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post #25 of 76 Old 02-06-2012, 01:06 PM
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Quote:
Originally Posted by Osamede View Post

This is a bit harsh. I've only ever seen one study of the efficacy of Room correction systems and it was a more or less anonymized one by Harman Intl. Out of I think it was 5 competing products tested on listeners, only 1 or 2 room correction systems sounded better than doing nothing at all. And one actually sounded worse. Rumor has the latter was Audessy, but we'll never know.

Whatever the case, a 20-40% hit rate on room corrections systems (which were professionally set up) suggests that user error is NOT the primary cause of someone not liking the outcome after employing them. All I'm saying....

I'd like to see that study and make a determination of whether the subjects found one to be "better", or "different".
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post #26 of 76 Old 02-06-2012, 01:13 PM
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Quote:
Originally Posted by Osamede View Post

This is a bit harsh. I've only ever seen one study of the efficacy of Room correction systems and it was a more or less anonymized one by Harman Intl. Out of I think it was 5 competing products tested on listeners, only 1 or 2 room correction systems sounded better than doing nothing at all. And one actually sounded worse. Rumor has the latter was Audessy, but we'll never know.

Whatever the case, a 20-40% hit rate on room corrections systems (which were professionally set up) suggests that user error is NOT the primary cause of someone not liking the outcome after employing them. All I'm saying....

Ya, the problem I have with that study is the ones that were preferred had a boosted bass response. For the one we think was Audyssey, it was just the reference curve without DynEQ so no bass boost and therefore apples and oranges. But that was the main point of the study, people don't prefer a flat response and they were trying to find what curve people preferred.
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post #27 of 76 Old 02-06-2012, 02:01 PM
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Quote:
Originally Posted by JHAz View Post

Just because I don't think they've been mentioned: Reportedly, some receivers automatically engage Audyssey Dynamic Volume at the strongest setting when you turn Audyssey on. Unless you are listening very quietly, it does not sound good. Turn it off and you may be amazed. Secondly, for many, especially with music, the Audyssey curve sounds a little closed in or unexciting. On denons you can switch to Audyssey flat which removes the high end roll off. There's a way to do the same thing with Onkyos, but I can't remember it.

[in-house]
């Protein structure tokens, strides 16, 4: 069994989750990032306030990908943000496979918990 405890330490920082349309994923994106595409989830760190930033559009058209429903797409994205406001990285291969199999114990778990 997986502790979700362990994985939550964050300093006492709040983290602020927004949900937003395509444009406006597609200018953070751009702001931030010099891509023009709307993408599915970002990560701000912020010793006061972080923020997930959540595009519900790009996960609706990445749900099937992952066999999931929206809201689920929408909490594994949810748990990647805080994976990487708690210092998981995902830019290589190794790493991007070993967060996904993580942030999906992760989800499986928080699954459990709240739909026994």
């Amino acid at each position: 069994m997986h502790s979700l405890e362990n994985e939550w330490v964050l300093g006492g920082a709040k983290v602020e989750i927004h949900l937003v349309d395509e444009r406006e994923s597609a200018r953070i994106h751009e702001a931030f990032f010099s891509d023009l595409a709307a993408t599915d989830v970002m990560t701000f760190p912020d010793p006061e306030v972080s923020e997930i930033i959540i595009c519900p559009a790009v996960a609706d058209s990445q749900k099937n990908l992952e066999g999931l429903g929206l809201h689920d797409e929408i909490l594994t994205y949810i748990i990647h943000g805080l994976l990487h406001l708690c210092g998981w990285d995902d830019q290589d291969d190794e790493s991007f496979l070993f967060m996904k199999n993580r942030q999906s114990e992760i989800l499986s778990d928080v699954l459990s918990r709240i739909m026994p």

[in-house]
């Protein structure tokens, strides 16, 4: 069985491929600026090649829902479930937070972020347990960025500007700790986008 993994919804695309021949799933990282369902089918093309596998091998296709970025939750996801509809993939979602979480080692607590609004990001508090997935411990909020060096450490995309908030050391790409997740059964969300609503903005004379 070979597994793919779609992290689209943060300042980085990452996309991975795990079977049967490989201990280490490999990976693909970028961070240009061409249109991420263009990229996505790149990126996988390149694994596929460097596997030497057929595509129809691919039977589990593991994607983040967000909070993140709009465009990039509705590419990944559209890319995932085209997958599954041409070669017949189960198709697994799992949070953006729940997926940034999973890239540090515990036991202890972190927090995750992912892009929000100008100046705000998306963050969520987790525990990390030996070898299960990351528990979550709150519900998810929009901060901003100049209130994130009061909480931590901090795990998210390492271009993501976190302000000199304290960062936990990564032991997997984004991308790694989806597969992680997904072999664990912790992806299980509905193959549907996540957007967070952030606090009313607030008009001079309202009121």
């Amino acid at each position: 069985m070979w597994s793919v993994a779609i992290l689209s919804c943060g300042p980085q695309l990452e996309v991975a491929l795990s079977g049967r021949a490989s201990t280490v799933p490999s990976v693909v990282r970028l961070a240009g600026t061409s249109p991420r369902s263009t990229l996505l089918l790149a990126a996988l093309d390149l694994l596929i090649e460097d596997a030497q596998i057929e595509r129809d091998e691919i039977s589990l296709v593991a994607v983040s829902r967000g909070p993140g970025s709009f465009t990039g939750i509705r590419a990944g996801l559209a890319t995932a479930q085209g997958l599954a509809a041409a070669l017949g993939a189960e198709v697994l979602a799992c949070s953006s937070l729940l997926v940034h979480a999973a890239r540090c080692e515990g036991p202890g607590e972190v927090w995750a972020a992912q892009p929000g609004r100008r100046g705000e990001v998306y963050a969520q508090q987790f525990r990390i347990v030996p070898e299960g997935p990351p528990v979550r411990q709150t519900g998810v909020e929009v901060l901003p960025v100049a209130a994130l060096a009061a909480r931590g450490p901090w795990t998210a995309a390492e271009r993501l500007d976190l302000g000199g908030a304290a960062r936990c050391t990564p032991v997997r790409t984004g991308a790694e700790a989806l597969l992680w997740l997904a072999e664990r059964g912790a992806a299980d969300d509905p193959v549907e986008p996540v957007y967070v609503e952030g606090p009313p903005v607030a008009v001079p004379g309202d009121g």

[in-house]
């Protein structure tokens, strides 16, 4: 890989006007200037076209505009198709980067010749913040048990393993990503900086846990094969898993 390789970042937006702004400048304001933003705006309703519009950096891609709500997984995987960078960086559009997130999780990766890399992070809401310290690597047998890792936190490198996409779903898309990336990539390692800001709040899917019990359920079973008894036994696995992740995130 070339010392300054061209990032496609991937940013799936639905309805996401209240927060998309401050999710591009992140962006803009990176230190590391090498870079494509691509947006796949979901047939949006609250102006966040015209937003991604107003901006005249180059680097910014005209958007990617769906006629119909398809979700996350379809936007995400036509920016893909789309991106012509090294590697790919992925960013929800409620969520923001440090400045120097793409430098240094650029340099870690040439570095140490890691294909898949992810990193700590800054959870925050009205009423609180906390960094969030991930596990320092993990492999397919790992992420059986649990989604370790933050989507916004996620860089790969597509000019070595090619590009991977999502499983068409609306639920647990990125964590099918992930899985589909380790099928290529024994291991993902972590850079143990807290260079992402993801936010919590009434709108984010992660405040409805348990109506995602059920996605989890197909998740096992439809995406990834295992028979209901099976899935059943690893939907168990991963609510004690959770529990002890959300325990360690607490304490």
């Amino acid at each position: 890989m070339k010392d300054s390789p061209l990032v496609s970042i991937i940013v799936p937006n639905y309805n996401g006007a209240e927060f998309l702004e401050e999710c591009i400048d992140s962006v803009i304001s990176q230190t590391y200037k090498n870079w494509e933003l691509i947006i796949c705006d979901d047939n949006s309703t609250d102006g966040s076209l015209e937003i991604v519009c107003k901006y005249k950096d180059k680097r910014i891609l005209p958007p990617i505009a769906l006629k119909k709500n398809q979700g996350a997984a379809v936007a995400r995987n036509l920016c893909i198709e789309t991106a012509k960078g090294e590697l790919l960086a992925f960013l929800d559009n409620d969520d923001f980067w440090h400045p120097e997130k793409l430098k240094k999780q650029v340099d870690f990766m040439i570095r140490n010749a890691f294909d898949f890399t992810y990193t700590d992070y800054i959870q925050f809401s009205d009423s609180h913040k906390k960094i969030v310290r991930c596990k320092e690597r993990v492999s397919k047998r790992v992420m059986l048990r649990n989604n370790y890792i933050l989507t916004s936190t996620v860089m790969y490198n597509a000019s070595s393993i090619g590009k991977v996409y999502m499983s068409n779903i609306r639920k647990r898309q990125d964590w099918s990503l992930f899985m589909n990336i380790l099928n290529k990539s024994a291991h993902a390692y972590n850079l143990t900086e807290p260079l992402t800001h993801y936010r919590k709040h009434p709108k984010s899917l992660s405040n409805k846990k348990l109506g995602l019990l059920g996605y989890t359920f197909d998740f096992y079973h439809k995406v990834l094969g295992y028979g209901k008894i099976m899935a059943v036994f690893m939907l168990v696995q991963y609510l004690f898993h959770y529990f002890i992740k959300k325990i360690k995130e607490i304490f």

Choose "Music" instead of "Movie/TV" on Onkyo/Integra to get Audyssey flat.

Cheers,
SB
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post #28 of 76 Old 02-06-2012, 02:15 PM
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Quote:
Originally Posted by Osamede View Post

This is a bit harsh. I've only ever seen one study of the efficacy of Room correction systems and it was a more or less anonymized one by Harman Intl. Out of I think it was 5 competing products tested on listeners, only 1 or 2 room correction systems sounded better than doing nothing at all. And one actually sounded worse. Rumor has the latter was Audessy, but we'll never know.

Whatever the case, a 20-40% hit rate on room corrections systems (which were professionally set up) suggests that user error is NOT the primary cause of someone not liking the outcome after employing them. All I'm saying....

I don't think that it's harsh at all.

First, please provide a link or other reference for your "20-40% hit rate" claim.

Secondly, the OP is asking about his Audyssey performance from what appears to be a consumer standpoint. He does not mention anything about his system being professionally set up, so how can you make the claim that his problem is not due to user setup. He already admitted to not following recommended setup proceedure to begin with.

Finally, I suggest that you check out the Audyssey thread to see what a large percentage of Audyssey SQ problems were due to incorrect owner set up and how following proper setup proceedures corrected the vast majority of these problems.

Cheers,
SB
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post #29 of 76 Old 02-06-2012, 03:20 PM
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Quote:
Originally Posted by Osamede View Post

This is a bit harsh. ...

...Whatever the case, a 20-40% hit rate on room corrections systems (which were professionally set up) suggests that user error is NOT the primary cause of someone not liking the outcome after employing them. All I'm saying....